Ted Johnson wrote for Slate/Future Tense on how Russia’s use of racial tensions to try and influence the 2016 election is part of a long history of propaganda attacks on the United States’ race problem:
Just as Presidents Day weekend kicked off, special counsel Robert Mueller indicted the Russian organization Internet Research Agency and 13 Russian nationals for interfering in the 2016 presidential election. The fact that Russia meddled in one of our most treasured democratic processes isn’t a revelation—it’s been well-known and confirmed that Russia waged information warfare on the American public to influence our voting behavior.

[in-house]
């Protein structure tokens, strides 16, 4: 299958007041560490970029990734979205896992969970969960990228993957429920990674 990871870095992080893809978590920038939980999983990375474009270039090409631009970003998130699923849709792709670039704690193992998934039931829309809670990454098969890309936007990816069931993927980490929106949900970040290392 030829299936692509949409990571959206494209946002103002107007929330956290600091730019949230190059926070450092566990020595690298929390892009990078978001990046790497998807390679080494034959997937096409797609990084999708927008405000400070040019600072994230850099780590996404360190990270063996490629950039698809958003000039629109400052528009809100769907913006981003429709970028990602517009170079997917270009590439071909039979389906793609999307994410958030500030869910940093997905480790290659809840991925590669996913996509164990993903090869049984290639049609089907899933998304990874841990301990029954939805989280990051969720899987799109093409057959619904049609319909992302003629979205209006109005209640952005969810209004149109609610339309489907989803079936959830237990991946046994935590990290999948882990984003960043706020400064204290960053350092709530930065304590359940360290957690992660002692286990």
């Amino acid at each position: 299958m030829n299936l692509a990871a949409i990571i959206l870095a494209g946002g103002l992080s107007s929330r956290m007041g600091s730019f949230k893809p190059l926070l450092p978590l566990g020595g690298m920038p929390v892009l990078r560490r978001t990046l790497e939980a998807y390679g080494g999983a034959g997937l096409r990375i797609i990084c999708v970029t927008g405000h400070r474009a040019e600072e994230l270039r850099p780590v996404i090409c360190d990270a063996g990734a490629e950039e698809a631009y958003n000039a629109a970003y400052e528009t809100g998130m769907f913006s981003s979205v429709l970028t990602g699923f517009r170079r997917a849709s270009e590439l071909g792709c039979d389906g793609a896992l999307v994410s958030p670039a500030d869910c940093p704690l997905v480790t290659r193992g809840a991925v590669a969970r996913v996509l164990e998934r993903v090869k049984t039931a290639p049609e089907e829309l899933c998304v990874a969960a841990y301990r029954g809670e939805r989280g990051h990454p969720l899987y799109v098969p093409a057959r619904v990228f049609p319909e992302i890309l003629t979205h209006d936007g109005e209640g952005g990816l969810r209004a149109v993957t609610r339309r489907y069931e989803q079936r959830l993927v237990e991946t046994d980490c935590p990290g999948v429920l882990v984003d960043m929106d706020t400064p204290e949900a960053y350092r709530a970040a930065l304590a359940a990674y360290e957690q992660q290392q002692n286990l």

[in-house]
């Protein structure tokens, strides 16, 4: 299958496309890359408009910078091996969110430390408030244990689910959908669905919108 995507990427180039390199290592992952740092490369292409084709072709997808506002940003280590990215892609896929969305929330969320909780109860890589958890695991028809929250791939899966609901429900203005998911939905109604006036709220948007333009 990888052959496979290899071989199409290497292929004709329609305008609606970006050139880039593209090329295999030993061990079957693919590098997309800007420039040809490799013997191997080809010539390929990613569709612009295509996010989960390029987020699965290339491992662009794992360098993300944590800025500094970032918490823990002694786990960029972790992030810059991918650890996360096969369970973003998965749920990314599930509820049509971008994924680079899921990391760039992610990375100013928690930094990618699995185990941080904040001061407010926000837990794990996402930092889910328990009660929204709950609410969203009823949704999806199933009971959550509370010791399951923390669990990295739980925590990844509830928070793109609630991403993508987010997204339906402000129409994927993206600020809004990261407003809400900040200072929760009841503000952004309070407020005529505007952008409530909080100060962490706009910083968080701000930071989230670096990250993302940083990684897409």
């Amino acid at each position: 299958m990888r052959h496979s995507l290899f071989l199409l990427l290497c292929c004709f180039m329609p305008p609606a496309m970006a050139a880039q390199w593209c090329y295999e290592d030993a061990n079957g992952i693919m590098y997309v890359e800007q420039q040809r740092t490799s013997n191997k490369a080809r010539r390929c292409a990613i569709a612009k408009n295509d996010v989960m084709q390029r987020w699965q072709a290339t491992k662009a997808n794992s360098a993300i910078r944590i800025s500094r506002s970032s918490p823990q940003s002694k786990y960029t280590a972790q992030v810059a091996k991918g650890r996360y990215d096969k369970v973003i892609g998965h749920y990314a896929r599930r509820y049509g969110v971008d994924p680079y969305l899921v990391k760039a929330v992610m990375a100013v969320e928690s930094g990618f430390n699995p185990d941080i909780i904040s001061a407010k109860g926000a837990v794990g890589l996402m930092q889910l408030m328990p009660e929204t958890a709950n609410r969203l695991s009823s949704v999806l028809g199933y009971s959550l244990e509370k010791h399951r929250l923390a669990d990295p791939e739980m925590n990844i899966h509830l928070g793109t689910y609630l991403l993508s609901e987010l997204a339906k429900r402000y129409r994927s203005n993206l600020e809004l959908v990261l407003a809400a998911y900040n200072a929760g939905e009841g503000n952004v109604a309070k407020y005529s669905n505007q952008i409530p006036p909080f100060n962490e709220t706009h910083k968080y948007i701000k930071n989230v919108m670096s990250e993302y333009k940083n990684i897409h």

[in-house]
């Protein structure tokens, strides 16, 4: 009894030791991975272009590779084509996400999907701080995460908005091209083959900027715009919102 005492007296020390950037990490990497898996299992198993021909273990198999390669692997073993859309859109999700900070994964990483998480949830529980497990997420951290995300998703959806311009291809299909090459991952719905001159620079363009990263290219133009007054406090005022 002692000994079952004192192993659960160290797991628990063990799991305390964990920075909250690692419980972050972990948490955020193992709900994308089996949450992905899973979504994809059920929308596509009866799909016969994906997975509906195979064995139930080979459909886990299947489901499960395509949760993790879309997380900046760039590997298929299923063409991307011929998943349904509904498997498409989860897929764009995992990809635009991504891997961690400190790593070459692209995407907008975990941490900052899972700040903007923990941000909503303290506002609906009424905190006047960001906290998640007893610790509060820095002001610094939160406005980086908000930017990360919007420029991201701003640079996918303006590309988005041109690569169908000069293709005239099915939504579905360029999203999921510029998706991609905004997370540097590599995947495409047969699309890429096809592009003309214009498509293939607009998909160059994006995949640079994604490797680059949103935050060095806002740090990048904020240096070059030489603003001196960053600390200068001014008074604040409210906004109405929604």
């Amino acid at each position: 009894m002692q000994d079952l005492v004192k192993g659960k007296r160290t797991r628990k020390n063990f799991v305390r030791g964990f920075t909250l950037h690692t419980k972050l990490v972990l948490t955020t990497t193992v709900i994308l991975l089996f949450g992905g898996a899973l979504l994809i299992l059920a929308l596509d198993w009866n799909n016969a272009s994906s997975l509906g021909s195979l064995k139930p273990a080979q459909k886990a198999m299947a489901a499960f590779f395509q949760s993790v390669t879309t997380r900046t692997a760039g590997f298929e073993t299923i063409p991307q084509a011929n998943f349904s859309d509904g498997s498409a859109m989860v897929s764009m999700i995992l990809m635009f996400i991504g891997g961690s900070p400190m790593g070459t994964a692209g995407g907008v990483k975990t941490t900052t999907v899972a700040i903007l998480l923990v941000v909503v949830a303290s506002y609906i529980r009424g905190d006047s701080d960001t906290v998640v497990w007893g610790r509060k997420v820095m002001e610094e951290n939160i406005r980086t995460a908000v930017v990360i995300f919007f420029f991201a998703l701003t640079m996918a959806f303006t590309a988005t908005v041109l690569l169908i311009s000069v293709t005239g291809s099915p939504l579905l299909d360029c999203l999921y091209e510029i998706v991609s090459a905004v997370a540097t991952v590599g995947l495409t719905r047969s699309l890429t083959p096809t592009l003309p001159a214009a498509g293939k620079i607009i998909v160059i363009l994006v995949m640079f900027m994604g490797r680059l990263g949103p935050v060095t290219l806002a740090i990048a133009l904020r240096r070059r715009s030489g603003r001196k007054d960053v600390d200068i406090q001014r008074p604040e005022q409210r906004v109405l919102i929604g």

But the new indictment gave new detail about how Russia brought online an old tactic it has long depended upon: good ol’ fashioned racism. Russia used the U.S. history of racial oppression and its persistent challenges with systemic racism to manipulate (or at least attempt to manipulate) Americans’ electoral choices. And this wasn’t a simple add-on tactic to a larger influence operation. Rather, it’s in keeping with several decades of Russian efforts to use the United States’ treatment of its black citizens as a counterpoint to the American narrative of freedom and equality. The major difference today is that social media marketing allows Russia to do with efficiency and scale what it could never do with Cold War–era print and radio propaganda.